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Stefan v. Elgin





Appeal by defendant from the Circuit Court of Cook county; the Hon. JOHN T. DEMPSEY, Judge, presiding. Heard in the third division of this court for the first district at the October term, 1953. Reversed and remanded. Opinion filed May 5, 1954. Rehearing denied June 15, 1954. Released for publication June 15, 1954.


This is a personal injury action arising from a collision between plaintiff's automobile, which had stalled on railroad tracks, and the defendant Railway's locomotive. The jury found the engineer and fireman not guilty, the Railway guilty and assessed damages at $100,000. Judgment was entered accordingly. The Railway has appealed from the judgment against it, and plaintiff has cross-appealed from the judgment in favor of the engineer and fireman.

The accident happened in Dyer, Indiana in the intersection of the Railway's east-west tracks and Hart Street at about 6:45 a.m. on September 16, 1949. Plaintiff was driving north on Hart Street, Dyer's main thoroughfare. The tracks were straight west for about 900 feet and then curved to the northwest. The train, consisting of a diesel engine and 41 tank cars, was going east on the southernmost tracks. Standard cross-buck railroad signs were maintained at the crossing. The sign south of the crossing was on the east side of Hart Street. Flasher signals were mounted on each sign and were set in operation by an electric current circuit about 1,360 feet west of Hart Street.

Plaintiff sued the three defendants, and in count I charged negligence and in count II wilful and wanton misconduct. At the close of plaintiff's case he dismissed count II. At the close of all the evidence plaintiff dismissed several charges of negligence, including that of negligence under the Indiana doctrine of last clear chance. It is conceded that the only charges of negligence affecting the Railway, apart from its liability for acts of the engineer and fireman, that went to the jury are: (a) that the Railway neglected to maintain operating flasher signals at the crossing on the day of the accident, and (b) that it permitted the crossing to become "worn, uneven and dangerous" with sufficient notice of the condition to enable it to repair the crossing.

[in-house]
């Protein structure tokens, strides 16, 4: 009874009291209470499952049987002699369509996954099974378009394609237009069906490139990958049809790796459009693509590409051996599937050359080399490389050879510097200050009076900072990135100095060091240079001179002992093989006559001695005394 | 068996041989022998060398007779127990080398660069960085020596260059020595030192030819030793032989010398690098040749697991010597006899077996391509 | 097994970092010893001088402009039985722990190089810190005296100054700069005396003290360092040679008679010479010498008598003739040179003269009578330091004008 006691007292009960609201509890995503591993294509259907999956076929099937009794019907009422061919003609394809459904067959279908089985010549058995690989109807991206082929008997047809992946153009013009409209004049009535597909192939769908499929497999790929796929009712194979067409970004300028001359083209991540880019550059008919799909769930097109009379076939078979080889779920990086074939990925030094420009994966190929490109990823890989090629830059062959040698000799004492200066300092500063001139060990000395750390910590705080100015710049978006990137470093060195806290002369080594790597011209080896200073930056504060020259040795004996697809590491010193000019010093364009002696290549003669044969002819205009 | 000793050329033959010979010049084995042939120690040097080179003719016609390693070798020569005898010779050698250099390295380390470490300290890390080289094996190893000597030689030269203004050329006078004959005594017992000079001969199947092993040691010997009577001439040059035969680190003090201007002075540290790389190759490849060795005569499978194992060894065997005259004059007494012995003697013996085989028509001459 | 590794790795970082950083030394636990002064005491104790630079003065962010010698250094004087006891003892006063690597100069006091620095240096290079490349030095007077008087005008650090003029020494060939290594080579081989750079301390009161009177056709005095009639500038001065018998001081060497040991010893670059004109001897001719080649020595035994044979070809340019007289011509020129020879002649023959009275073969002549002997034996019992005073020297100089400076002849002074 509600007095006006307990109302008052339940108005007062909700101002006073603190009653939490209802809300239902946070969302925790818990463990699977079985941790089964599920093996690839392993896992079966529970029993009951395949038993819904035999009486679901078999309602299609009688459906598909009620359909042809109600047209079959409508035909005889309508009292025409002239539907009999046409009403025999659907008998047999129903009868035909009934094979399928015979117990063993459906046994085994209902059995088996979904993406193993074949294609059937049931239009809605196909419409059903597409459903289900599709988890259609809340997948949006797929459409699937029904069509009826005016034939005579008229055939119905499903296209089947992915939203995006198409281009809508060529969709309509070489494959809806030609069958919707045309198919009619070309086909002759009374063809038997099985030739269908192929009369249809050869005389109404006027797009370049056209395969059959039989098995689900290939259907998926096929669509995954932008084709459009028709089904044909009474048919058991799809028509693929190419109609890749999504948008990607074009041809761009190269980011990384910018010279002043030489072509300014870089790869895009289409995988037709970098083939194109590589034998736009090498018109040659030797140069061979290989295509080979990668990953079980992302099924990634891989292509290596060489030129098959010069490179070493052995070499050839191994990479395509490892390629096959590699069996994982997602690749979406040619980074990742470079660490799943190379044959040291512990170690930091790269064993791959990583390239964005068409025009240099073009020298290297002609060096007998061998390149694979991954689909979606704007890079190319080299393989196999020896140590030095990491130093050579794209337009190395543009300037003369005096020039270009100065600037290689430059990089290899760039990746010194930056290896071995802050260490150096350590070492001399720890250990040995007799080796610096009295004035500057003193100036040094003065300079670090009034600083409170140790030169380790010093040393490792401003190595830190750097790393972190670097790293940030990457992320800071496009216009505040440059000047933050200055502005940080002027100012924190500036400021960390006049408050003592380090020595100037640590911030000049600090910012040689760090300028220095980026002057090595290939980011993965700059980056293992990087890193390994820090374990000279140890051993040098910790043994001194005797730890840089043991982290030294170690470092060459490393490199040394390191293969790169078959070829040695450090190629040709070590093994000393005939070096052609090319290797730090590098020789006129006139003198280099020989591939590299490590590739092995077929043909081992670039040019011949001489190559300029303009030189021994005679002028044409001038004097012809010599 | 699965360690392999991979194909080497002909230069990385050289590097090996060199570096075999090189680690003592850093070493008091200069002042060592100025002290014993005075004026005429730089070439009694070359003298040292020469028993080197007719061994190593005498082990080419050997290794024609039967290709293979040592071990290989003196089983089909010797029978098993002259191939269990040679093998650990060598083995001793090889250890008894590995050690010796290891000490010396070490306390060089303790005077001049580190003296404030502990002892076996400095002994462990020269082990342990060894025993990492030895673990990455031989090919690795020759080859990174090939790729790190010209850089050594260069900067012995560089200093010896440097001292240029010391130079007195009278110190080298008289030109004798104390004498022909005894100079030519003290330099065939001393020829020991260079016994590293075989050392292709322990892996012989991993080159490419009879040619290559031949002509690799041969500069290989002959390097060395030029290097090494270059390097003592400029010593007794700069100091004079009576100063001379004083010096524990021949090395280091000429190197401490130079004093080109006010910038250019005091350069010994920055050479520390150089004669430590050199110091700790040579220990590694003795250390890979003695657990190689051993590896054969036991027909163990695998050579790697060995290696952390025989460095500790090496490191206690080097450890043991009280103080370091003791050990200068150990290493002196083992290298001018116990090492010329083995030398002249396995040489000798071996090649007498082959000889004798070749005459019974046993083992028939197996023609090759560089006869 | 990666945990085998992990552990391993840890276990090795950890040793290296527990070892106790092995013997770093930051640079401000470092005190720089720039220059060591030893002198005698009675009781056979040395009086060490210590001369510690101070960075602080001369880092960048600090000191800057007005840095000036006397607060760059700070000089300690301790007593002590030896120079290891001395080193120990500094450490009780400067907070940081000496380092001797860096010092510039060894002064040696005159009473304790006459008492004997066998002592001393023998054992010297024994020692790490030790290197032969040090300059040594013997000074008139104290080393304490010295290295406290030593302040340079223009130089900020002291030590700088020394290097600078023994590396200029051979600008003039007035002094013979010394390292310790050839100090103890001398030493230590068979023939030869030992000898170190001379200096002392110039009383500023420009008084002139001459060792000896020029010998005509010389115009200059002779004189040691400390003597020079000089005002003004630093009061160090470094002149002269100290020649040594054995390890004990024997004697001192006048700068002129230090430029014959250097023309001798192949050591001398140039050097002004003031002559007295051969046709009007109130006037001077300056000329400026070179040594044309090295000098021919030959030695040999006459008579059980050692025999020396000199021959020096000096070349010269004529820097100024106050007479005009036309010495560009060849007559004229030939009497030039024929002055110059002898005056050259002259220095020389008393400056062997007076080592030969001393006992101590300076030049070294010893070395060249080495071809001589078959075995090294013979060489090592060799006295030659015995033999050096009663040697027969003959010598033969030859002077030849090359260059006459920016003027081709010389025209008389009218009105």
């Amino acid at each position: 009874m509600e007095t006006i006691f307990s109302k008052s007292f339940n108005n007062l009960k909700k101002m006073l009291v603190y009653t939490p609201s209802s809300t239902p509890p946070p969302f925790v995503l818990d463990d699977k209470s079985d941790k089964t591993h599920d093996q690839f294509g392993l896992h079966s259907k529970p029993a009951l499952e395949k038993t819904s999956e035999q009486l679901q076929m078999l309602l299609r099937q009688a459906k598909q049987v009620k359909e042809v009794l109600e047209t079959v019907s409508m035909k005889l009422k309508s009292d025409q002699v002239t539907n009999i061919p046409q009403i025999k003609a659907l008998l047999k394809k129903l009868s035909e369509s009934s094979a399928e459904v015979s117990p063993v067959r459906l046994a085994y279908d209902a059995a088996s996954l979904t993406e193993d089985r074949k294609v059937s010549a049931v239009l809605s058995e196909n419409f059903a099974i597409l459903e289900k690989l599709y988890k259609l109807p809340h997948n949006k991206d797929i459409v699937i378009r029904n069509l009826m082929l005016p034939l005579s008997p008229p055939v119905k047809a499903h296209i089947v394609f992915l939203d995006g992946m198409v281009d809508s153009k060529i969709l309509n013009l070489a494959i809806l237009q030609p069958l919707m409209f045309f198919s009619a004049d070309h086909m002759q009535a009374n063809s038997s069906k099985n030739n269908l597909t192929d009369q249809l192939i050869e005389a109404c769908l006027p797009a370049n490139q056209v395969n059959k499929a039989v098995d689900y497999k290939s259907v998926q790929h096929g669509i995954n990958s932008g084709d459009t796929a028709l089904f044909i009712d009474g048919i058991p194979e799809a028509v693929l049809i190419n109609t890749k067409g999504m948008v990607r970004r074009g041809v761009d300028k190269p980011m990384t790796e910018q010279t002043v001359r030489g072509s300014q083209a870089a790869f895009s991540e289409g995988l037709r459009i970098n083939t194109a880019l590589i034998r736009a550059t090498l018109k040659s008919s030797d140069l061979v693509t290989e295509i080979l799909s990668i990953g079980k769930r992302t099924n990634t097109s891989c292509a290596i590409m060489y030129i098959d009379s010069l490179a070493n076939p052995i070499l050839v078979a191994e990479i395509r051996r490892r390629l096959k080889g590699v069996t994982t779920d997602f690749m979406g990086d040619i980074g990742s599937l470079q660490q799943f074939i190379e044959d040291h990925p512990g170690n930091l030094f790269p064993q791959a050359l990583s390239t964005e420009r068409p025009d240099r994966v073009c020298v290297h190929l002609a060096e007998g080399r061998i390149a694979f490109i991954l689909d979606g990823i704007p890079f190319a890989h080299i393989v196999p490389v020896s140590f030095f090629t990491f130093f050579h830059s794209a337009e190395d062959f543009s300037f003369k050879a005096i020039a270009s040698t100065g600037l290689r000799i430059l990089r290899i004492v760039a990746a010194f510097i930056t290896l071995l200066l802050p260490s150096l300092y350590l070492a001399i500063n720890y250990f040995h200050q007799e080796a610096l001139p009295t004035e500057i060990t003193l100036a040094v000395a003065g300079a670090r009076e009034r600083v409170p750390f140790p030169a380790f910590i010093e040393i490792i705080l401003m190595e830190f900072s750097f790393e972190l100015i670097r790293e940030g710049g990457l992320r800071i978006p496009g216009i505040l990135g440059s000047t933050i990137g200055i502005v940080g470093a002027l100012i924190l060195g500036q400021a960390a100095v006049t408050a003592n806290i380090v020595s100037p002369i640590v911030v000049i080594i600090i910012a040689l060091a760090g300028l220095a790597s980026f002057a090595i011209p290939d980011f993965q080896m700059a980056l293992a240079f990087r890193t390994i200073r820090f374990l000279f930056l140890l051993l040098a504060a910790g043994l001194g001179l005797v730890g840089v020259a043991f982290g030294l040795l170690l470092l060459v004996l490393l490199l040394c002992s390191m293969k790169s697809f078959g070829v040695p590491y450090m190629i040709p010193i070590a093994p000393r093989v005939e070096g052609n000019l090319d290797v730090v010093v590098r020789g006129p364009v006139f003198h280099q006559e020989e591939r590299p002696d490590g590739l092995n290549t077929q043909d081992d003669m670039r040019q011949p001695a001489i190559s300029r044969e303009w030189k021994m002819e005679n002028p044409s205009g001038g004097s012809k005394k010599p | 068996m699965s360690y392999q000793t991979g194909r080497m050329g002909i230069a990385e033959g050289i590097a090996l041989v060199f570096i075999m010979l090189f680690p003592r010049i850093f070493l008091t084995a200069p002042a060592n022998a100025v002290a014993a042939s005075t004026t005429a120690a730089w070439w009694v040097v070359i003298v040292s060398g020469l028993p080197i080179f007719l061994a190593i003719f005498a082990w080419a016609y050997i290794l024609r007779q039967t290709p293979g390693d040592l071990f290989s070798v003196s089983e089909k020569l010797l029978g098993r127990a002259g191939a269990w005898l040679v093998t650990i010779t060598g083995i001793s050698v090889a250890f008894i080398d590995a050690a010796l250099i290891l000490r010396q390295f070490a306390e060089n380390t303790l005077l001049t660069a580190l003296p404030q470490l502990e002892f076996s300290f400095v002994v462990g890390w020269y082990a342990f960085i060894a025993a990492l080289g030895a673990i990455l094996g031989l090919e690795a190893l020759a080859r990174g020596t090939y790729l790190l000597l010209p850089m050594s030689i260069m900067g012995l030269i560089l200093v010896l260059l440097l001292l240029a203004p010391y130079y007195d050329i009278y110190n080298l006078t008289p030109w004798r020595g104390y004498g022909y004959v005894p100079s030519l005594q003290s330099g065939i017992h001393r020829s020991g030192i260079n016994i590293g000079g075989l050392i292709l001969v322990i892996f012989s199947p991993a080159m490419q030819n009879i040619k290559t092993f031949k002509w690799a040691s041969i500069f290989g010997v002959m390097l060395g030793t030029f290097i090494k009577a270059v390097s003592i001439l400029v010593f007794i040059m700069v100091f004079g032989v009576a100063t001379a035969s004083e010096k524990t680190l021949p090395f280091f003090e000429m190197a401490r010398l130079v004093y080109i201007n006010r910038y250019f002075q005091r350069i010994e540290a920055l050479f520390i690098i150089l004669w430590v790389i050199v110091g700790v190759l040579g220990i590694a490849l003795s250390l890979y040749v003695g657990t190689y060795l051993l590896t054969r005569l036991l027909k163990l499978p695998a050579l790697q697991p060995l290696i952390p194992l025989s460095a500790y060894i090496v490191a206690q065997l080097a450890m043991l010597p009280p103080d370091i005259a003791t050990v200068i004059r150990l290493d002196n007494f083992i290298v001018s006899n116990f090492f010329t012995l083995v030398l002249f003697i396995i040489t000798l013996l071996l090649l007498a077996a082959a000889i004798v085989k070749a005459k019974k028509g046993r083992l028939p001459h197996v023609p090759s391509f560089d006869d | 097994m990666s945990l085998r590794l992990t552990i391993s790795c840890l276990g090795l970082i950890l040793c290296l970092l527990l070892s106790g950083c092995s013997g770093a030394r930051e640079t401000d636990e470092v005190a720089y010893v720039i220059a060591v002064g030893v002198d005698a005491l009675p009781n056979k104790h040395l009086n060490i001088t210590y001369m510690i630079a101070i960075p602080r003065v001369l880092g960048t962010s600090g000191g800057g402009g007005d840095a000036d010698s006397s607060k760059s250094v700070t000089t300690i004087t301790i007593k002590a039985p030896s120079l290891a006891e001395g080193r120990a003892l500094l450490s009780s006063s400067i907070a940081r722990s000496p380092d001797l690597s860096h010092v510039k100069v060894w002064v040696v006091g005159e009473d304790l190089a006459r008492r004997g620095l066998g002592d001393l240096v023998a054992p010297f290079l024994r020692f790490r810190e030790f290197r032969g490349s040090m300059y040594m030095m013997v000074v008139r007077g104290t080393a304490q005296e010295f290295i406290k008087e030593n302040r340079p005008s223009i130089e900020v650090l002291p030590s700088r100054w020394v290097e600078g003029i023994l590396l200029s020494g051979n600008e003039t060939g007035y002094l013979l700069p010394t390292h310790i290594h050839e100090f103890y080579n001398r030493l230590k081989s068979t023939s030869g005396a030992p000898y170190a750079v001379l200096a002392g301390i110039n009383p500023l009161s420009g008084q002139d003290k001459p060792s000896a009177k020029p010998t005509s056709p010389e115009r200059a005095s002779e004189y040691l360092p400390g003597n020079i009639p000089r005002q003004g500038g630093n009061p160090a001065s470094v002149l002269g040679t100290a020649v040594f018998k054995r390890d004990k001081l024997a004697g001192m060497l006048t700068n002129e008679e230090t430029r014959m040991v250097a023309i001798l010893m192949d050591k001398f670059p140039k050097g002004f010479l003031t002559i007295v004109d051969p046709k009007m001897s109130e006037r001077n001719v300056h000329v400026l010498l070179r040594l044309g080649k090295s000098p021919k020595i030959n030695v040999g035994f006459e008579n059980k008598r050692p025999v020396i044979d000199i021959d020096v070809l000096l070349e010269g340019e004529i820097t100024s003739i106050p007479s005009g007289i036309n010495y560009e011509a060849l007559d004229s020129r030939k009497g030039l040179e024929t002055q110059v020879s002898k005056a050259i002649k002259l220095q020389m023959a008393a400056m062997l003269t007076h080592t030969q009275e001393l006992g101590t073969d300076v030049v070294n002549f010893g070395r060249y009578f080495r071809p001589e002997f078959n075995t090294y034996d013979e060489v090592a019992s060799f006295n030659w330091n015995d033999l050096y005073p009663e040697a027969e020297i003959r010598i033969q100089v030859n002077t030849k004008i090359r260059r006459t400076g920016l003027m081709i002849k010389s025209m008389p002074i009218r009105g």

The Railway contends as a matter of law that its alleged negligence was not the proximate cause of plaintiff's injuries. The question on the contention is whether there is any evidence tending to prove that the alleged non-operating flasher signal or uneven, rough crossing proximately caused the accident.

On this question we shall apply the familiar rule, and take the most favorable view for plaintiff: The weather on the morning of September 16, 1949 was clear and dry. Plaintiff was driving north on Hart Street and when a couple of blocks south of the tracks could see about 1,000 feet to the west on the tracks. He looked and observed no train approaching. As he came to the crossing he slowed down to about "8 or 9" miles an hour, looked west and east, saw no train approaching, observed the warning flicker lights were not operating and he drove into the intersection. Plaintiff knew of these flasher signals and that in operation they signified the approach of a train.

The planks between the southernmost tracks were loose and the rails were a few inches above the planks. This condition had prevailed for about four years. Plaintiff knew it was a "very bumpy crossing." As plaintiff's automobile met these planks, there was "shock," the "engine died" and the automobile came to rest with the rear wheels on the north track of the southernmost tracks.